Google Chrome: How to make it faster, smarter and better than before
By Alex Wawro and Marco Chiappetta
To help with that effort, we’ve gathered for your consideration a few of our favorite free Google Chrome extensions and tweaks. Experience the power enhancements they provide, and in a few days you’ll wonder how you ever survived online with a bare-bones browser.
If you’re a more-advanced power user, you can dig into Chrome’s experimental options that use your CPU and GPU to optimize your Web browsing. Those options are buried in an obscure Chrome menu to prevent casual surfers from accidentally borking their browsers, but we’ll describe where the options are and how they work. Speed freaks unite!
If you don’t already have the latest version of Google Chrome installed and running properly on your system, take those preliminary steps now. Afterward, open the Chrome Web Store, and you’ll see an overwhelming array of Chrome apps for augmenting your browser with games, music players, and social networks. The extensions we’ll focus on here are designed to make Chrome leaner, meaner and more efficient.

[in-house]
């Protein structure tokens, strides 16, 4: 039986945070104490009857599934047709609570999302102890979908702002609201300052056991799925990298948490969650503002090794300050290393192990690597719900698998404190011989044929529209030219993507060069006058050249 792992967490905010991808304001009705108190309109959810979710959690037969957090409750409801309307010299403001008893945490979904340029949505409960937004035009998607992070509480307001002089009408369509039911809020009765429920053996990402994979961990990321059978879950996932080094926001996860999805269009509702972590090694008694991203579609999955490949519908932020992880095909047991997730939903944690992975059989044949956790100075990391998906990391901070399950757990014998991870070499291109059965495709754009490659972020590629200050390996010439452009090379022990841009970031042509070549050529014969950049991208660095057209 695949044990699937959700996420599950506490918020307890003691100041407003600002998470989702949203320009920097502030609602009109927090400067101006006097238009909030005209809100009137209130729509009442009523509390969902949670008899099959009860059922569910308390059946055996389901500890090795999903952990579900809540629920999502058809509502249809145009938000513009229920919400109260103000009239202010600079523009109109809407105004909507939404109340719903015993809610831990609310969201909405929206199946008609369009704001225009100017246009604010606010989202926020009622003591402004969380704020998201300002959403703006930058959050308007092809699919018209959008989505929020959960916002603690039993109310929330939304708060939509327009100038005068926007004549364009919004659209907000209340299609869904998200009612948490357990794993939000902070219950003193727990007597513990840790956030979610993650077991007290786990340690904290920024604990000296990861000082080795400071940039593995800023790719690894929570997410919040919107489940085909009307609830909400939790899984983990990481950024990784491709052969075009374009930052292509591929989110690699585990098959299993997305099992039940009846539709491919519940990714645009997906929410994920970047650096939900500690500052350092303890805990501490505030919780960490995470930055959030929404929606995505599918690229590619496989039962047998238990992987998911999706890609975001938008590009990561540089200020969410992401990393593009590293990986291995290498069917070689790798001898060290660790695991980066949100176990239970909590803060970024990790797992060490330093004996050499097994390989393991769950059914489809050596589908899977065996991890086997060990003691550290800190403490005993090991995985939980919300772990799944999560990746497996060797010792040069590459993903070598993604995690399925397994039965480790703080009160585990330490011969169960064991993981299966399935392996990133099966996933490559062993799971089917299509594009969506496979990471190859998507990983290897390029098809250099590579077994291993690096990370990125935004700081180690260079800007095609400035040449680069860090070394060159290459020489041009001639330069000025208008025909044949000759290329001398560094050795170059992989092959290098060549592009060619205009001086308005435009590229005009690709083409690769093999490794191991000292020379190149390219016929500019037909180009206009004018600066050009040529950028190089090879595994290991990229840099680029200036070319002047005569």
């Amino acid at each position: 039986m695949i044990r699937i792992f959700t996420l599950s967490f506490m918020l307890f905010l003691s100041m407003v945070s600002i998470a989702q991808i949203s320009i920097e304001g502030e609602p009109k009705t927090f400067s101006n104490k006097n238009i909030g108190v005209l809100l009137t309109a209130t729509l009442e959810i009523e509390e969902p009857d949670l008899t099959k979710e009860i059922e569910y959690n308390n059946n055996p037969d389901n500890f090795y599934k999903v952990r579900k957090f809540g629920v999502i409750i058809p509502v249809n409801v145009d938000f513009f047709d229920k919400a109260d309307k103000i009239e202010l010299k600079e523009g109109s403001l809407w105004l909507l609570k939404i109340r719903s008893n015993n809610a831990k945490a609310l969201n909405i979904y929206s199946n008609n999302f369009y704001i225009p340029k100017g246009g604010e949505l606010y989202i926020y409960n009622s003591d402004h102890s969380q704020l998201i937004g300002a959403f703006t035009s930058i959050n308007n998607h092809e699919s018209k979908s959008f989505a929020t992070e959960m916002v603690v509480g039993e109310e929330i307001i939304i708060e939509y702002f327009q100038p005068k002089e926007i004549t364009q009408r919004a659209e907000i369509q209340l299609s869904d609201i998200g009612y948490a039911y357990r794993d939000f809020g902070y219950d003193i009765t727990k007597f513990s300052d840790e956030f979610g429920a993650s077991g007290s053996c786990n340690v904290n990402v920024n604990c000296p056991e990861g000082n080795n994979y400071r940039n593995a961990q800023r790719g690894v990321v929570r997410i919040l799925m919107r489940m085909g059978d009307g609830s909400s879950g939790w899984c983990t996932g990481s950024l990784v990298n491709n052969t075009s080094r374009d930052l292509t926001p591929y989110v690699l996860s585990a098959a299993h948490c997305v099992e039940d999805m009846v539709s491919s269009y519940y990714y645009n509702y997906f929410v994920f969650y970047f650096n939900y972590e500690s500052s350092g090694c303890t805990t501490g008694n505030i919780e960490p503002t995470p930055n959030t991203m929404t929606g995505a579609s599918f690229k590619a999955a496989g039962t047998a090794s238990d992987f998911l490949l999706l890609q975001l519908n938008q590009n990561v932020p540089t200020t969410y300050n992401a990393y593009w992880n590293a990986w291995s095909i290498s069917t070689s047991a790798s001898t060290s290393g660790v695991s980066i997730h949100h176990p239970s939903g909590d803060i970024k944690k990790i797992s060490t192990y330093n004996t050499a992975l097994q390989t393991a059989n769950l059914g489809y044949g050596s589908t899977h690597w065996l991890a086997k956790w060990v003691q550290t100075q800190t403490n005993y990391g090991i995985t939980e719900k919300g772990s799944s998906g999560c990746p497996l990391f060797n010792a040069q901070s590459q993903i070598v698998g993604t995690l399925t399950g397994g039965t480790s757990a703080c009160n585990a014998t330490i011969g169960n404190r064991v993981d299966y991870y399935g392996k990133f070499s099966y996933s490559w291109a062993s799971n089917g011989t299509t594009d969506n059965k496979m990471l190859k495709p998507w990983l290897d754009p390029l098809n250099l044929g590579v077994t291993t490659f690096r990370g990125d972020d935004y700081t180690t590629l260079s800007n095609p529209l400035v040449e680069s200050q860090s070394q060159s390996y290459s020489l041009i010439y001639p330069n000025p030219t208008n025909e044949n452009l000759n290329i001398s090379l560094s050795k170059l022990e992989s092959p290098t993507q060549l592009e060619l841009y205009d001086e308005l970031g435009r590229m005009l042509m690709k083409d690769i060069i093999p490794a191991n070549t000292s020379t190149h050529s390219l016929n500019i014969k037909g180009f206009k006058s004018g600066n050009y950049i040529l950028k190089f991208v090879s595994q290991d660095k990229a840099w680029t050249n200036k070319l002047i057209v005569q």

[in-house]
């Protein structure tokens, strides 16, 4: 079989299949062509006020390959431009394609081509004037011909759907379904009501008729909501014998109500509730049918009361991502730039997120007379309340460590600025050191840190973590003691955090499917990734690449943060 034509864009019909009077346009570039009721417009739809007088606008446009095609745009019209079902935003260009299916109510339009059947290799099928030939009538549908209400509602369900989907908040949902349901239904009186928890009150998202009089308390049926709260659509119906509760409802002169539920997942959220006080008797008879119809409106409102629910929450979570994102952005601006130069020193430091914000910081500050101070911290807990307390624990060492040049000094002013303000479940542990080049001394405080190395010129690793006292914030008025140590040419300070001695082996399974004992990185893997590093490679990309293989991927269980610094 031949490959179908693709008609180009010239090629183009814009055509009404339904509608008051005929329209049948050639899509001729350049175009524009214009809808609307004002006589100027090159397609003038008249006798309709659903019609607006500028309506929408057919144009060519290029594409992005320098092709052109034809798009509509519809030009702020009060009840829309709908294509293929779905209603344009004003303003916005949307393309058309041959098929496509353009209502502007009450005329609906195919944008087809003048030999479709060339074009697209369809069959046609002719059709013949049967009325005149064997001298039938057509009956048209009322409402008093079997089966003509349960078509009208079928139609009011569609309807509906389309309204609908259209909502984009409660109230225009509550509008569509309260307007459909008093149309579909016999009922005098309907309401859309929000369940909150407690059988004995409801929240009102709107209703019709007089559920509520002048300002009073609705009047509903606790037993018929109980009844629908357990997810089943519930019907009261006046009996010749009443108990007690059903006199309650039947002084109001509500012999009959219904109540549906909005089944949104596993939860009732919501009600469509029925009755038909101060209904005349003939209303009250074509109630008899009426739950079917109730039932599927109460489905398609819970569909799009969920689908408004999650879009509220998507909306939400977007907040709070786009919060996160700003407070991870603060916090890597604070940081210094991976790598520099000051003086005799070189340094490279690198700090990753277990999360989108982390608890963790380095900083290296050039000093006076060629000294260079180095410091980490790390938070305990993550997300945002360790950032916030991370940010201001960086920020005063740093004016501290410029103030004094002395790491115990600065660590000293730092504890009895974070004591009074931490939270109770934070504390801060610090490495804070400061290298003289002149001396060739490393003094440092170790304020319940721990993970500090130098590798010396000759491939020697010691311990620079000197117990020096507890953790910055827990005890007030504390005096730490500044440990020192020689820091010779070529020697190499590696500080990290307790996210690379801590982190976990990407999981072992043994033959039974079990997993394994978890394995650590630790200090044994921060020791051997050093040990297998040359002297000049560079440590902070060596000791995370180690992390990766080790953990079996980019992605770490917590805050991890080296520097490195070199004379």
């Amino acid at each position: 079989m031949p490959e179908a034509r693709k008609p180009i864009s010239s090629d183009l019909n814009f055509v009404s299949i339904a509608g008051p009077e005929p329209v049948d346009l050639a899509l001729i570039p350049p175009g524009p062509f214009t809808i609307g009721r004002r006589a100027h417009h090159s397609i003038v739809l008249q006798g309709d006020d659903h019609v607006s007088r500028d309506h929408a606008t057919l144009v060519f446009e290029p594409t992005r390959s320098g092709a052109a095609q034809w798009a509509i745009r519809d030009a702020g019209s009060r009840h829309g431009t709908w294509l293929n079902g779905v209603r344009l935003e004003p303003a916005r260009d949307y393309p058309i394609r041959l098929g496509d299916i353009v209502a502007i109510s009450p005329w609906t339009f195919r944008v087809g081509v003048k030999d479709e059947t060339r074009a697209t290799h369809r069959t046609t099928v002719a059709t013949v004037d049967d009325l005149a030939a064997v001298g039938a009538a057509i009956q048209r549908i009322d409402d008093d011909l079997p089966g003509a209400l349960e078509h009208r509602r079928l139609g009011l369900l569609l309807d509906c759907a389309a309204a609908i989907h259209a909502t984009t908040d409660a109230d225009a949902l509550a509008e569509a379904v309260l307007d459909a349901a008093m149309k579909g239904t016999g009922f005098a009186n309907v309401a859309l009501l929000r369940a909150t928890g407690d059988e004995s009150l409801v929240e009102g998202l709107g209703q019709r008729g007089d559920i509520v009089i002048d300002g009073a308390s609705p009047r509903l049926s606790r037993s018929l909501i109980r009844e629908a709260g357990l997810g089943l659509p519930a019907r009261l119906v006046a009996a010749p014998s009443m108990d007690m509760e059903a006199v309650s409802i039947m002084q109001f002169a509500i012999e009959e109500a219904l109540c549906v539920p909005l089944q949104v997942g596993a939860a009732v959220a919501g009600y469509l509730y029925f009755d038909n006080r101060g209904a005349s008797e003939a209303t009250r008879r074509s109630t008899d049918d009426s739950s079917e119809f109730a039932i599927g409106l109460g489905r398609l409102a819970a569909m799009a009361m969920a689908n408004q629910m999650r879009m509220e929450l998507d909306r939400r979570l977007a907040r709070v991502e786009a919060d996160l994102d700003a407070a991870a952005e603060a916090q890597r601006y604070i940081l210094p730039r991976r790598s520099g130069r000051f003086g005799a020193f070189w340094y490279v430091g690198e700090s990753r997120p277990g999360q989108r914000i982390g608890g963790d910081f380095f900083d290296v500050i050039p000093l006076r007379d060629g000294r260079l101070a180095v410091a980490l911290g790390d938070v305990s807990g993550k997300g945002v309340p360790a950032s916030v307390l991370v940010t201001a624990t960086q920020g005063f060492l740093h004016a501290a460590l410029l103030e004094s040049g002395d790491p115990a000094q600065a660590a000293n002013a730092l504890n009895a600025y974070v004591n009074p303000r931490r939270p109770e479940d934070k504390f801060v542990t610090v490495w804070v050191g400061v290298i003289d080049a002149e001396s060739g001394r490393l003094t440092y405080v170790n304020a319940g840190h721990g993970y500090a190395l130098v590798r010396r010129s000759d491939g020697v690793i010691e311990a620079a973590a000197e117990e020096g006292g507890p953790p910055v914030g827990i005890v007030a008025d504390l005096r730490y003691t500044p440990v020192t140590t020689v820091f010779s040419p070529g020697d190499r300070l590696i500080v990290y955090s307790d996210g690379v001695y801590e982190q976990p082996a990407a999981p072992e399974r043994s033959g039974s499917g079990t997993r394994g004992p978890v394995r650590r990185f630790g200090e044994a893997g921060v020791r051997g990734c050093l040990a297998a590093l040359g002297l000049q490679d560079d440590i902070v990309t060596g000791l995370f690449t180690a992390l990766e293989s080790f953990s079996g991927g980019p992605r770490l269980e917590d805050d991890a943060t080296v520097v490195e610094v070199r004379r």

FastestChrome: As its name would lead you to expect, FastestChrome adds a few useful time-saving tools to your Chrome browser. Its features consist mainly of surface-level stuff, such as displaying a pop-up bubble with an explanation of a word whenever you highlight one, and providing the option to look up that word on any of four different search engines (Wikipedia, DuckDuckGo, Surf Canyon, and of course Google.)